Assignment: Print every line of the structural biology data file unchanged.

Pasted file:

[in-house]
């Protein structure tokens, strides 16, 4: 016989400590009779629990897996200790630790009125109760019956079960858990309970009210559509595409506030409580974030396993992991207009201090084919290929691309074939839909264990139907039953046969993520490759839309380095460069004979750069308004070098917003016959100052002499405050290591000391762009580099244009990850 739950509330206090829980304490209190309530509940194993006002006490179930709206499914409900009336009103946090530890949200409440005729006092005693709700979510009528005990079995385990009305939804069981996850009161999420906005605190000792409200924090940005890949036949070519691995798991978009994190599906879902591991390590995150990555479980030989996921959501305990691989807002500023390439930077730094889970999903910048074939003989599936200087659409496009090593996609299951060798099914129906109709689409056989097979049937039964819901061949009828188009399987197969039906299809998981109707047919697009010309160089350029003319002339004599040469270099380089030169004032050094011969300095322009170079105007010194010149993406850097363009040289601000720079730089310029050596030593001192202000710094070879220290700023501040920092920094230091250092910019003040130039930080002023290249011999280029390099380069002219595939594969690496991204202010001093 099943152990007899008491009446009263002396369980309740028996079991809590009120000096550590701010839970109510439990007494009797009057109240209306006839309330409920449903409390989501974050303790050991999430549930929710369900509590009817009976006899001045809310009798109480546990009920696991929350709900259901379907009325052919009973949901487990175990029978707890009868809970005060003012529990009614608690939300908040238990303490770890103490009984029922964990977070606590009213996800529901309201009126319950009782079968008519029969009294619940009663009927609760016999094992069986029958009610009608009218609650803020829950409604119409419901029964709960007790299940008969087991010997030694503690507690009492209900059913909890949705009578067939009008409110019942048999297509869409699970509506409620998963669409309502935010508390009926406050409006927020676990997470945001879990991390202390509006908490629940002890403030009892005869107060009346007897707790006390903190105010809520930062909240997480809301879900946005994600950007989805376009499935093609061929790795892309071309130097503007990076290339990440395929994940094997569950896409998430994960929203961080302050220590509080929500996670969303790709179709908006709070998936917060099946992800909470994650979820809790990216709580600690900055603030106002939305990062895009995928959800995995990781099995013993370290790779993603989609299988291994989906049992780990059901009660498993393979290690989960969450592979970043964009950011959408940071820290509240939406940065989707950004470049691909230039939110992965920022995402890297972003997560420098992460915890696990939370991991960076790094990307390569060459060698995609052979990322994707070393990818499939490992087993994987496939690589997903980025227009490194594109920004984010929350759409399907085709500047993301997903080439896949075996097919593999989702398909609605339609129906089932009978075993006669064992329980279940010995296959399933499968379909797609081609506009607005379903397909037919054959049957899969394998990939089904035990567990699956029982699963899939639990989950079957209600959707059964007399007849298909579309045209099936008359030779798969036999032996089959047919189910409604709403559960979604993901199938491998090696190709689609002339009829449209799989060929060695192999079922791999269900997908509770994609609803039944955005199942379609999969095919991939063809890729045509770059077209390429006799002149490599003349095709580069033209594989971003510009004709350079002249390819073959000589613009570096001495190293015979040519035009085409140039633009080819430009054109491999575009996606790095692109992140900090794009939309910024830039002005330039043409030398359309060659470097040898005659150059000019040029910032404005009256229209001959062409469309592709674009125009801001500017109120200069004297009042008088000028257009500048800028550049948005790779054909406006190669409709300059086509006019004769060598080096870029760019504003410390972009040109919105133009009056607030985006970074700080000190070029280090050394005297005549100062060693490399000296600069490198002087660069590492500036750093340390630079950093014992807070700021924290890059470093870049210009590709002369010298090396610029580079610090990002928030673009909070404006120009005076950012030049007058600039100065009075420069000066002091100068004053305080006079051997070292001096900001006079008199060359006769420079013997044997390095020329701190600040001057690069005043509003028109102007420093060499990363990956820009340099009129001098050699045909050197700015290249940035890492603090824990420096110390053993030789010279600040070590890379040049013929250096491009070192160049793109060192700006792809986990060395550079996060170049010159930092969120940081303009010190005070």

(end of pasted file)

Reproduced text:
[in-house]
């Protein structure tokens, strides 16, 4: 016989400590009779629990897996200790630790009125109760019956079960858990309970009210559509595409506030409580974030396993992991207009201090084919290929691309074939839909264990139907039953046969993520490759839309380095460069004979750069308004070098917003016959100052002499405050290591000391762009580099244009990850 739950509330206090829980304490209190309530509940194993006002006490179930709206499914409900009336009103946090530890949200409440005729006092005693709700979510009528005990079995385990009305939804069981996850009161999420906005605190000792409200924090940005890949036949070519691995798991978009994190599906879902591991390590995150990555479980030989996921959501305990691989807002500023390439930077730094889970999903910048074939003989599936200087659409496009090593996609299951060798099914129906109709689409056989097979049937039964819901061949009828188009399987197969039906299809998981109707047919697009010309160089350029003319002339004599040469270099380089030169004032050094011969300095322009170079105007010194010149993406850097363009040289601000720079730089310029050596030593001192202000710094070879220290700023501040920092920094230091250092910019003040130039930080002023290249011999280029390099380069002219595939594969690496991204202010001093 099943152990007899008491009446009263002396369980309740028996079991809590009120000096550590701010839970109510439990007494009797009057109240209306006839309330409920449903409390989501974050303790050991999430549930929710369900509590009817009976006899001045809310009798109480546990009920696991929350709900259901379907009325052919009973949901487990175990029978707890009868809970005060003012529990009614608690939300908040238990303490770890103490009984029922964990977070606590009213996800529901309201009126319950009782079968008519029969009294619940009663009927609760016999094992069986029958009610009608009218609650803020829950409604119409419901029964709960007790299940008969087991010997030694503690507690009492209900059913909890949705009578067939009008409110019942048999297509869409699970509506409620998963669409309502935010508390009926406050409006927020676990997470945001879990991390202390509006908490629940002890403030009892005869107060009346007897707790006390903190105010809520930062909240997480809301879900946005994600950007989805376009499935093609061929790795892309071309130097503007990076290339990440395929994940094997569950896409998430994960929203961080302050220590509080929500996670969303790709179709908006709070998936917060099946992800909470994650979820809790990216709580600690900055603030106002939305990062895009995928959800995995990781099995013993370290790779993603989609299988291994989906049992780990059901009660498993393979290690989960969450592979970043964009950011959408940071820290509240939406940065989707950004470049691909230039939110992965920022995402890297972003997560420098992460915890696990939370991991960076790094990307390569060459060698995609052979990322994707070393990818499939490992087993994987496939690589997903980025227009490194594109920004984010929350759409399907085709500047993301997903080439896949075996097919593999989702398909609605339609129906089932009978075993006669064992329980279940010995296959399933499968379909797609081609506009607005379903397909037919054959049957899969394998990939089904035990567990699956029982699963899939639990989950079957209600959707059964007399007849298909579309045209099936008359030779798969036999032996089959047919189910409604709403559960979604993901199938491998090696190709689609002339009829449209799989060929060695192999079922791999269900997908509770994609609803039944955005199942379609999969095919991939063809890729045509770059077209390429006799002149490599003349095709580069033209594989971003510009004709350079002249390819073959000589613009570096001495190293015979040519035009085409140039633009080819430009054109491999575009996606790095692109992140900090794009939309910024830039002005330039043409030398359309060659470097040898005659150059000019040029910032404005009256229209001959062409469309592709674009125009801001500017109120200069004297009042008088000028257009500048800028550049948005790779054909406006190669409709300059086509006019004769060598080096870029760019504003410390972009040109919105133009009056607030985006970074700080000190070029280090050394005297005549100062060693490399000296600069490198002087660069590492500036750093340390630079950093014992807070700021924290890059470093870049210009590709002369010298090396610029580079610090990002928030673009909070404006120009005076950012030049007058600039100065009075420069000066002091100068004053305080006079051997070292001096900001006079008199060359006769420079013997044997390095020329701190600040001057690069005043509003028109102007420093060499990363990956820009340099009129001098050699045909050197700015290249940035890492603090824990420096110390053993030789010279600040070590890379040049013929250096491009070192160049793109060192700006792809986990060395550079996060170049010159930092969120940081303009010190005070």